Sal "The Big Ragu" Fasano.
This article was published in The NY Daily News on May 28
Who wants to be an MVP?
Phillies role player has one thing A-Rod doesn't: Respect
BY JESSE SPECTORDAILY NEWS SPORTS WRITER
Sal Fasano (above) has been able to connect with Philly fans, a task that has so far eluded A-Rod (below).
-->Sal Fasano was drafted in the 37th round in 1993 out of the University of Evansville, a school better known for once having sleeves on its basketball jerseys than for cranking out baseball talent like 1993 All-Star Andy Benes and Rockies infielder Jamey Carroll.
Fasano, the Phillies' catcher, is on his sixth major league team since debuting with the Royals in 1996. He's never had more than 216 at-bats in a season.
Just one time in his career has Fasano ranked in the top 10 in any category - he was second in the American League when he was hit by a pitch 16 times in 1998.
But with regular backstop Mike Lieberthal on the disabled list with a slight fracture in his left knee, the 34-year-old Fasano is getting a chance to play regularly for a contender. And in a city where sports Web site "The 700 Level" bills itself as "Booing since 1776," the fans are having a most unlikely love affair with a career .223 hitter.
"The fans in Philadelphia are very loyal to their players," Fasano says. "They're very passionate. That's why they have so many boos, that's why they have so many cheers. If you're well-liked there, heck, to me, that feels greater than anything else, it's almost an honor...I guess they recognize guys who bust their tail."
The first thing they recognized, though, was the mustache.
"When we saw his appearance in spring training, my friends Joe (Wickersham) and Brett (Casne) immediately thought of the idea for 'Sal's Pals,' then Brett and I went to work on the sign," says Tom Dudzic, one of the charter members of the Philadelphia fan group that attends games with painted-on Fu Manchus in honor of their new hero.
Sal's Pals formed for the mustache, but stay loyal because Fasano has proven himself worthy of their adulation.
"It is kinda fun when it's not the most talented player on the field you are cheering for," Dudzic says. "Not to mention if we had a fan group for a regular player, that would be kind of expensive to make every game. Sal is Philadelphia and that is why it's easy to cheer for him."
While there have been several other player-specific fan groups in Philadelphia, most notably the Wolf Pack for Randy Wolf, Fasano has a special bond with Sal's Pals. He's sent free pizza to their section, had T-shirts made up and even got the group tickets to the Phillies' sold-out game against the Red Sox.
"People show that they care about me, so I try to show that I care about them as well," Fasano says.
Fasano is a self-described "throwback" who says of himself, "you can't be the most talented guy in the league and you can't have the best ability, but you can try the hardest, and there's something to be said for that."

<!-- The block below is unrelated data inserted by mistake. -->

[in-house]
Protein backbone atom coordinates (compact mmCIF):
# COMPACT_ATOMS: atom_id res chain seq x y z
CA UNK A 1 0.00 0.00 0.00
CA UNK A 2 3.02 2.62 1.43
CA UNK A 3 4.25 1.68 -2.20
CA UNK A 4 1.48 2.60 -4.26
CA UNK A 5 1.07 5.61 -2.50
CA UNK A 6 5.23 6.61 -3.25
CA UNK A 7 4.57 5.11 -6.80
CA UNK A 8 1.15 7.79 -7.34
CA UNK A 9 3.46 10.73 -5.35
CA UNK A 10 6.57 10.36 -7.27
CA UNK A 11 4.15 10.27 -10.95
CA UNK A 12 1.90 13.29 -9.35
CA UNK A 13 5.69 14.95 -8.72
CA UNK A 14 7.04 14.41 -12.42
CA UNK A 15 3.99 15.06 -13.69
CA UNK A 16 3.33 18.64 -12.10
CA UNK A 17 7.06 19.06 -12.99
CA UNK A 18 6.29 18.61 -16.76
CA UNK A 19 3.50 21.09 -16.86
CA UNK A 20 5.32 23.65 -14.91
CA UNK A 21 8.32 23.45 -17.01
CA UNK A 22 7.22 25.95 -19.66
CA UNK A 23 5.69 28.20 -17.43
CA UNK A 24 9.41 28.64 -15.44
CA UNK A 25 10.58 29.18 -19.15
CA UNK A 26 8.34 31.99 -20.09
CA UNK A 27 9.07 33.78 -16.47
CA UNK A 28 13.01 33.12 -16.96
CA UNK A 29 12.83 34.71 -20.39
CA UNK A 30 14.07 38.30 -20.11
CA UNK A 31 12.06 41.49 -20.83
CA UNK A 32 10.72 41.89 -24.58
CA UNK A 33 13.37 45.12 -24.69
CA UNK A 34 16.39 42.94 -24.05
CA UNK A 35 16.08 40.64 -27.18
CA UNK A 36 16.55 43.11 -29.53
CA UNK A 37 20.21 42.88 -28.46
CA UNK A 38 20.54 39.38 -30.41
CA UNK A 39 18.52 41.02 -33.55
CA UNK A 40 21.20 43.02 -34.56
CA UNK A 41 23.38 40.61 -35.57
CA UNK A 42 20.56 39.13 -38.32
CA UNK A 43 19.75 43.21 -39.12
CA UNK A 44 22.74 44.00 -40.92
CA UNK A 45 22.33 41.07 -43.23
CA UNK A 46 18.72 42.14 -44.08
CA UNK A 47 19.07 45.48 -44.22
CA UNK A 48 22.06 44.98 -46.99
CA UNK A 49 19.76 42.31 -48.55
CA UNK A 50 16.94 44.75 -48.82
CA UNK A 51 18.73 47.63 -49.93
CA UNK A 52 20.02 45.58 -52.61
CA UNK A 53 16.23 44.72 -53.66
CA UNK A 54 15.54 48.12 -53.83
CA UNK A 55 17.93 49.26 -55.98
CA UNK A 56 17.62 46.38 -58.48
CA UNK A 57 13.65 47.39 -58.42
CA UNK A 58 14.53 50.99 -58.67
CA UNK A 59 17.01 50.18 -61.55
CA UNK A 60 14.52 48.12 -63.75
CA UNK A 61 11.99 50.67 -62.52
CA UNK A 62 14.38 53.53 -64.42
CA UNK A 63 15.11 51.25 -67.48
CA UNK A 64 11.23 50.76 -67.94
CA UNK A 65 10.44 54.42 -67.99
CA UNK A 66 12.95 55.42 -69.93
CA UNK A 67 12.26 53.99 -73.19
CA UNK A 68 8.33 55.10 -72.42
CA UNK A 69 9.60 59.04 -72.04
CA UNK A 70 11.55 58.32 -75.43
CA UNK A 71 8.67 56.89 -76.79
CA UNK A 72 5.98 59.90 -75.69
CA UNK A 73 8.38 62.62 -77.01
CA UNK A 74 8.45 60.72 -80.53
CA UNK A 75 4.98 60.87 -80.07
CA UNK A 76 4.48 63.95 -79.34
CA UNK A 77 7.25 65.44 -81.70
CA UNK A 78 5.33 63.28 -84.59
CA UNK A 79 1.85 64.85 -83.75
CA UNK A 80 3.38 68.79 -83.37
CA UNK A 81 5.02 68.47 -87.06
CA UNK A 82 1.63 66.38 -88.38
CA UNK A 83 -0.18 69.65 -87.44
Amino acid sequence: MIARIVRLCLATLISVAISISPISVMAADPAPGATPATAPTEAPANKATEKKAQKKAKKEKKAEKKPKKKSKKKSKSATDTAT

That seems even more true in light of Alex Rodriguez's spiel on Tuesday, when he said after hitting a three-run homer in the Yankees' win at Fenway Park, "I've done a lot of special things in this game. For none of that to be considered clutch is an injustice."
Of course, A-Rod can't win for trying. When he criticizes himself, he's painted as a phony. When he sticks up for himself, he comes off as egotistical. If he ever sent 20 pizzas to fans in the stands, people would ask why he didn't send more, or bash it as a way to make himself look better.
Rodriguez is a lot like "Titanic" - the movie, that is - a big-budget award winner with millions of supporters, but seemingly just as many detractors. Fasano's Philadelphia story would be more like "Office Space," a cult hit that nobody could have expected - not to mention his striking resemblance to Diedrich Bader's character in that film.
"Fans can relate to a guy who looks like your local bartender much more than a guy who appears on the cover of GQ," says Enrico Campitelli of The 700 Level. "I think salary is also a factor. When a player makes A-Rod money, fans can't relate to that world. Sal signed with the Phillies as a cheap role player and A-Rod was dealt to the Yankees as the most expensive hired gun in all of sports. There was no way he could ever live up to his paycheck."
"The expectations that he has doesn't even compare to what I have," Fasano says. "I make just above the minimum. He makes a quarter of a billion dollars. What are you getting for your money? You're getting a guy who should be the best in baseball, and he is. I'm really just a backup. I believe I can play every day, but I could never put up A-Rod numbers."
What Fasano can do, though, and what he has done, in making a connection with the fans of his city, is something that A-Rod might give up millions to be able to do. Originally published on May 28, 2006